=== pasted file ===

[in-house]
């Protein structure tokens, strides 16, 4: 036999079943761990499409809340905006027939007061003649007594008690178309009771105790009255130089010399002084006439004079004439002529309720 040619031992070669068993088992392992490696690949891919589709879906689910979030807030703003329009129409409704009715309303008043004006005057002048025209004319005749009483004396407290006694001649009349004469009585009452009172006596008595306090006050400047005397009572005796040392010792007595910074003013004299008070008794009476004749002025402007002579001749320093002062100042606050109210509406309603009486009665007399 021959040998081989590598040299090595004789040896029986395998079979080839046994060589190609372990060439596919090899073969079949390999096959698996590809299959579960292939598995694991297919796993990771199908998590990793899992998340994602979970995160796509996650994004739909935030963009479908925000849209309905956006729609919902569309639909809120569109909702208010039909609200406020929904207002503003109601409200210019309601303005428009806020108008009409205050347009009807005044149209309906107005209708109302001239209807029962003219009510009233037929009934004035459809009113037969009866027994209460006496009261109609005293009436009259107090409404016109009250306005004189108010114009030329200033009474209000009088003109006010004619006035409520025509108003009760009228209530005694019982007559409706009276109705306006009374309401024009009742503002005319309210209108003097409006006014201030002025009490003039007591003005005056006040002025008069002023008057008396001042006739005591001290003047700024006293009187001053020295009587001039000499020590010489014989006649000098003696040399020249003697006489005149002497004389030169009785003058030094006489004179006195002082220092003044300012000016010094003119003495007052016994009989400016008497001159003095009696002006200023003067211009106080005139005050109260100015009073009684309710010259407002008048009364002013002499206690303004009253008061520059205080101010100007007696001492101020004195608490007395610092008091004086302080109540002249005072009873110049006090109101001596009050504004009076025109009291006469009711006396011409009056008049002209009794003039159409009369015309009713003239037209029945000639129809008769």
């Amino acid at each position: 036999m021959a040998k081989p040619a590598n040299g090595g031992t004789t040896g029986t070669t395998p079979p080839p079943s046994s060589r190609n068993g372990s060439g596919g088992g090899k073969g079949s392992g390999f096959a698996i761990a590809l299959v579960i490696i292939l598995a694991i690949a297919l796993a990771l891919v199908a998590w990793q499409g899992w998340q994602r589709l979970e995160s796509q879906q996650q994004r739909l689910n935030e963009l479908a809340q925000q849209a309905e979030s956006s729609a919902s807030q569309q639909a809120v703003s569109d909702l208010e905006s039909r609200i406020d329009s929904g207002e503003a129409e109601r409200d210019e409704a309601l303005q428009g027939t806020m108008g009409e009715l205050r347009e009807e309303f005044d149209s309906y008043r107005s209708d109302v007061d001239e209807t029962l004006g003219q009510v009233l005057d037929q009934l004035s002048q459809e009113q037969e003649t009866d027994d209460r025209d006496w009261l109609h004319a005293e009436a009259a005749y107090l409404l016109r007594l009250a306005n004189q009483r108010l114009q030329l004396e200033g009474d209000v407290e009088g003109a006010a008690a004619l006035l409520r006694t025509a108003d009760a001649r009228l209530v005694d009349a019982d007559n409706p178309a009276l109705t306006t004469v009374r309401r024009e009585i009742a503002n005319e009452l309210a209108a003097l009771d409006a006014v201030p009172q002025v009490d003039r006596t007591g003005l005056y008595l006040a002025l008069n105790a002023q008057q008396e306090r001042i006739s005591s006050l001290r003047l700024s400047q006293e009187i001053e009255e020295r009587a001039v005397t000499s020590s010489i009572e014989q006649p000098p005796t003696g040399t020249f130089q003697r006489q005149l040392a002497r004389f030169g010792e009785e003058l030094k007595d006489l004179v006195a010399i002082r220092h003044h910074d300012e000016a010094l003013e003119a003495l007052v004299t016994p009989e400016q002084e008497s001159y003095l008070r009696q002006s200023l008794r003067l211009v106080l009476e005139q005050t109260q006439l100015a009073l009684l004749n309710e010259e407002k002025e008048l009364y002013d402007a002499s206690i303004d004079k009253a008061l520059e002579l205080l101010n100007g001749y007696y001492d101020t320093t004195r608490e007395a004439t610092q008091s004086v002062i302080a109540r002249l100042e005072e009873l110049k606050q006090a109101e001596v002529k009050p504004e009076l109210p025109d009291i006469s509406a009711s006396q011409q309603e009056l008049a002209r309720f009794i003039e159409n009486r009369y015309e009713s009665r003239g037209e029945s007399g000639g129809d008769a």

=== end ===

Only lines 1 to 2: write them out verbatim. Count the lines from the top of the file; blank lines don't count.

[in-house]
């Protein structure tokens, strides 16, 4: 036999079943761990499409809340905006027939007061003649007594008690178309009771105790009255130089010399002084006439004079004439002529309720 040619031992070669068993088992392992490696690949891919589709879906689910979030807030703003329009129409409704009715309303008043004006005057002048025209004319005749009483004396407290006694001649009349004469009585009452009172006596008595306090006050400047005397009572005796040392010792007595910074003013004299008070008794009476004749002025402007002579001749320093002062100042606050109210509406309603009486009665007399 021959040998081989590598040299090595004789040896029986395998079979080839046994060589190609372990060439596919090899073969079949390999096959698996590809299959579960292939598995694991297919796993990771199908998590990793899992998340994602979970995160796509996650994004739909935030963009479908925000849209309905956006729609919902569309639909809120569109909702208010039909609200406020929904207002503003109601409200210019309601303005428009806020108008009409205050347009009807005044149209309906107005209708109302001239209807029962003219009510009233037929009934004035459809009113037969009866027994209460006496009261109609005293009436009259107090409404016109009250306005004189108010114009030329200033009474209000009088003109006010004619006035409520025509108003009760009228209530005694019982007559409706009276109705306006009374309401024009009742503002005319309210209108003097409006006014201030002025009490003039007591003005005056006040002025008069002023008057008396001042006739005591001290003047700024006293009187001053020295009587001039000499020590010489014989006649000098003696040399020249003697006489005149002497004389030169009785003058030094006489004179006195002082220092003044300012000016010094003119003495007052016994009989400016008497001159003095009696002006200023003067211009106080005139005050109260100015009073009684309710010259407002008048009364002013002499206690303004009253008061520059205080101010100007007696001492101020004195608490007395610092008091004086302080109540002249005072009873110049006090109101001596009050504004009076025109009291006469009711006396011409009056008049002209009794003039159409009369015309009713003239037209029945000639129809008769």